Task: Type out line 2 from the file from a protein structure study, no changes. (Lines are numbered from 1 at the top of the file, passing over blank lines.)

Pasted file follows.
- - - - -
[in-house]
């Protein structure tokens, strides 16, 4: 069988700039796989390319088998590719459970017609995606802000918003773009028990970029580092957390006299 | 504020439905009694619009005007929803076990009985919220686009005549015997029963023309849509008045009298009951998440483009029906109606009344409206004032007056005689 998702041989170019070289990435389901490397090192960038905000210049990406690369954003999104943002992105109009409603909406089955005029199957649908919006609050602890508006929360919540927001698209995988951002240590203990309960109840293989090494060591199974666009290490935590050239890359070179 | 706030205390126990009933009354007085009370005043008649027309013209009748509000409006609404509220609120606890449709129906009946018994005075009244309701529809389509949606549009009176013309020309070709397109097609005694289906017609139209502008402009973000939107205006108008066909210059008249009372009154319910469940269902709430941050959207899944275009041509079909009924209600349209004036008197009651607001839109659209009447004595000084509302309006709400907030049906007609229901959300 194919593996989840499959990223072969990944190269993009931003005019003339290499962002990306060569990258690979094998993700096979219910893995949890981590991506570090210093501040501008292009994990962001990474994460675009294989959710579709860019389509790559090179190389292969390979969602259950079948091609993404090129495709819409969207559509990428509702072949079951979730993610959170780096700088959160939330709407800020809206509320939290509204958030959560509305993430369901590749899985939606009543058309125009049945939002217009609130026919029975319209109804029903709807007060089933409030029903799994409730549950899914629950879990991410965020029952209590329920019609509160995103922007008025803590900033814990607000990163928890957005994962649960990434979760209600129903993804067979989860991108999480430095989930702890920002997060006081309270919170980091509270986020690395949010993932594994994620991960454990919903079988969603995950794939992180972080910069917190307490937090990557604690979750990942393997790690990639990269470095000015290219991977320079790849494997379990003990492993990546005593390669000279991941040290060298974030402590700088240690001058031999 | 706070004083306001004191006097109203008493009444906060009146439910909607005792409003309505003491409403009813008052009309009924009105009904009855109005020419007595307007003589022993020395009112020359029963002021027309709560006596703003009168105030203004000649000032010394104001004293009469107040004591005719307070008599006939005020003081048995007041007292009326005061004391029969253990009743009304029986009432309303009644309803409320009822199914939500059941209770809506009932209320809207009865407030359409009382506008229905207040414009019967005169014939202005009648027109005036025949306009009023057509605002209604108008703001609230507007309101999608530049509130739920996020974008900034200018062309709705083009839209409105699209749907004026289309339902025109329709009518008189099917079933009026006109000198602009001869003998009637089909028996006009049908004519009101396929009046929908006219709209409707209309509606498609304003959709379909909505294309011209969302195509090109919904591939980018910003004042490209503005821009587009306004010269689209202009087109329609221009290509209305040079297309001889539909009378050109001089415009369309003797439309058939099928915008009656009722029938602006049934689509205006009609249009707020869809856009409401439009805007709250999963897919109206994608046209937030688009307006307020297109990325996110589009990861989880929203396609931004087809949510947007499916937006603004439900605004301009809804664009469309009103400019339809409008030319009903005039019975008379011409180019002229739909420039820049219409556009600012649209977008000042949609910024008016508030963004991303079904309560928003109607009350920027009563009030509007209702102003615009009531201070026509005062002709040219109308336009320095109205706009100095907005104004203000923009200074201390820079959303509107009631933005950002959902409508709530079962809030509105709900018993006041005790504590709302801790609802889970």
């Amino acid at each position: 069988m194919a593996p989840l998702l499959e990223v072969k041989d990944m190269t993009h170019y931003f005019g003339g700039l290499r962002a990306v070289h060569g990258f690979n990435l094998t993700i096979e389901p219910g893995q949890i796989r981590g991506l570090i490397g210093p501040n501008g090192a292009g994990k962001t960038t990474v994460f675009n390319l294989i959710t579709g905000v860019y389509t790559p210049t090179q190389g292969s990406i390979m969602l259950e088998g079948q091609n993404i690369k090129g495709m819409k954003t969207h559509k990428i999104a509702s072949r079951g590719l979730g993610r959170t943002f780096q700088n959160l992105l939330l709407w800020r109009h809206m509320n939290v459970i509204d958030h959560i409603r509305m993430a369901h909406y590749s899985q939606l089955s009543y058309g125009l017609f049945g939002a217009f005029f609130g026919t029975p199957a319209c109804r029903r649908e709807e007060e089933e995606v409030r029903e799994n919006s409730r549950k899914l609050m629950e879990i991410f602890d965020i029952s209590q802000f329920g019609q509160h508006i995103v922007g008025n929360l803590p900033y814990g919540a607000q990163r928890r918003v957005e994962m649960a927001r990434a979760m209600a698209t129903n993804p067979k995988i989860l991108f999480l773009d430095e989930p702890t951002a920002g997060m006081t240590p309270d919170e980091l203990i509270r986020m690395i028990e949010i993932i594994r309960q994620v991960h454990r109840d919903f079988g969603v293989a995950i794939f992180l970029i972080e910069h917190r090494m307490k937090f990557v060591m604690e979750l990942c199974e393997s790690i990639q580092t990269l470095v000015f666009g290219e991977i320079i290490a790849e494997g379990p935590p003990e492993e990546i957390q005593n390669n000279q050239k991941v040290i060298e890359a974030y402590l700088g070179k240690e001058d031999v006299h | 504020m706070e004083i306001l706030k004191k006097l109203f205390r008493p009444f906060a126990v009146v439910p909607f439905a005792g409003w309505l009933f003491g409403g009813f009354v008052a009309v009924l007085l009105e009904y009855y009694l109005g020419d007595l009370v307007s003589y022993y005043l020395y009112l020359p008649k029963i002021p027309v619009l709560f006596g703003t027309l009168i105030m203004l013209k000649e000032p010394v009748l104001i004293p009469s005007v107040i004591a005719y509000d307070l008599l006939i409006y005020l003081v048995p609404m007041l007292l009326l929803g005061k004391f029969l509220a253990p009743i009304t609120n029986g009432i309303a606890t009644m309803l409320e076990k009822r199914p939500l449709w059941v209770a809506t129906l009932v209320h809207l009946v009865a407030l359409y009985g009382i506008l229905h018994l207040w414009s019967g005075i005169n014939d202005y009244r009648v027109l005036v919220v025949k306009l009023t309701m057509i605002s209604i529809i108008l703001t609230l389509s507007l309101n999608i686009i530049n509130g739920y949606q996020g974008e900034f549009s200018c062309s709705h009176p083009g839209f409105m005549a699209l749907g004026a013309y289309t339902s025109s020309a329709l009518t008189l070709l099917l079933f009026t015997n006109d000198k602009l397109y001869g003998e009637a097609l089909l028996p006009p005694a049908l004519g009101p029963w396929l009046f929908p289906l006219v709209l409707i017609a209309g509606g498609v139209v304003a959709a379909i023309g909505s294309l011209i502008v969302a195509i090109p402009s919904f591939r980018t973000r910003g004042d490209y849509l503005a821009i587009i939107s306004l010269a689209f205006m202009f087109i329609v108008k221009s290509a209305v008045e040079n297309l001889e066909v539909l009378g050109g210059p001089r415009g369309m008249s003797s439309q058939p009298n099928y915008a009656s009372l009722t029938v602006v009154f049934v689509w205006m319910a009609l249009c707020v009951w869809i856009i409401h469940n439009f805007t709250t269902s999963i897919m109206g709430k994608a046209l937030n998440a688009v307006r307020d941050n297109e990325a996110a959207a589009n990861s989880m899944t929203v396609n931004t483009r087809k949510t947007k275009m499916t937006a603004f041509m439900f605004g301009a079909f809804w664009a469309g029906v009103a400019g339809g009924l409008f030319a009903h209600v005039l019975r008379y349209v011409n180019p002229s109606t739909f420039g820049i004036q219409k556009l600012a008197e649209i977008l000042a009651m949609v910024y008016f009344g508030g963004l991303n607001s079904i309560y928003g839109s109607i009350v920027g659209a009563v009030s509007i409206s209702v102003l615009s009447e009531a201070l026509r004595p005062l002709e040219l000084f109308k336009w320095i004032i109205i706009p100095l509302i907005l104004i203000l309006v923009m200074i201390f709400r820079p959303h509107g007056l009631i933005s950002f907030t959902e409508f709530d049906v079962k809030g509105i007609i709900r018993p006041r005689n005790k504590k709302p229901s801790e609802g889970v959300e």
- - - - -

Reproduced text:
């Protein structure tokens, strides 16, 4: 069988700039796989390319088998590719459970017609995606802000918003773009028990970029580092957390006299 | 504020439905009694619009005007929803076990009985919220686009005549015997029963023309849509008045009298009951998440483009029906109606009344409206004032007056005689 998702041989170019070289990435389901490397090192960038905000210049990406690369954003999104943002992105109009409603909406089955005029199957649908919006609050602890508006929360919540927001698209995988951002240590203990309960109840293989090494060591199974666009290490935590050239890359070179 | 706030205390126990009933009354007085009370005043008649027309013209009748509000409006609404509220609120606890449709129906009946018994005075009244309701529809389509949606549009009176013309020309070709397109097609005694289906017609139209502008402009973000939107205006108008066909210059008249009372009154319910469940269902709430941050959207899944275009041509079909009924209600349209004036008197009651607001839109659209009447004595000084509302309006709400907030049906007609229901959300 194919593996989840499959990223072969990944190269993009931003005019003339290499962002990306060569990258690979094998993700096979219910893995949890981590991506570090210093501040501008292009994990962001990474994460675009294989959710579709860019389509790559090179190389292969390979969602259950079948091609993404090129495709819409969207559509990428509702072949079951979730993610959170780096700088959160939330709407800020809206509320939290509204958030959560509305993430369901590749899985939606009543058309125009049945939002217009609130026919029975319209109804029903709807007060089933409030029903799994409730549950899914629950879990991410965020029952209590329920019609509160995103922007008025803590900033814990607000990163928890957005994962649960990434979760209600129903993804067979989860991108999480430095989930702890920002997060006081309270919170980091509270986020690395949010993932594994994620991960454990919903079988969603995950794939992180972080910069917190307490937090990557604690979750990942393997790690990639990269470095000015290219991977320079790849494997379990003990492993990546005593390669000279991941040290060298974030402590700088240690001058031999 | 706070004083306001004191006097109203008493009444906060009146439910909607005792409003309505003491409403009813008052009309009924009105009904009855109005020419007595307007003589022993020395009112020359029963002021027309709560006596703003009168105030203004000649000032010394104001004293009469107040004591005719307070008599006939005020003081048995007041007292009326005061004391029969253990009743009304029986009432309303009644309803409320009822199914939500059941209770809506009932209320809207009865407030359409009382506008229905207040414009019967005169014939202005009648027109005036025949306009009023057509605002209604108008703001609230507007309101999608530049509130739920996020974008900034200018062309709705083009839209409105699209749907004026289309339902025109329709009518008189099917079933009026006109000198602009001869003998009637089909028996006009049908004519009101396929009046929908006219709209409707209309509606498609304003959709379909909505294309011209969302195509090109919904591939980018910003004042490209503005821009587009306004010269689209202009087109329609221009290509209305040079297309001889539909009378050109001089415009369309003797439309058939099928915008009656009722029938602006049934689509205006009609249009707020869809856009409401439009805007709250999963897919109206994608046209937030688009307006307020297109990325996110589009990861989880929203396609931004087809949510947007499916937006603004439900605004301009809804664009469309009103400019339809409008030319009903005039019975008379011409180019002229739909420039820049219409556009600012649209977008000042949609910024008016508030963004991303079904309560928003109607009350920027009563009030509007209702102003615009009531201070026509005062002709040219109308336009320095109205706009100095907005104004203000923009200074201390820079959303509107009631933005950002959902409508709530079962809030509105709900018993006041005790504590709302801790609802889970």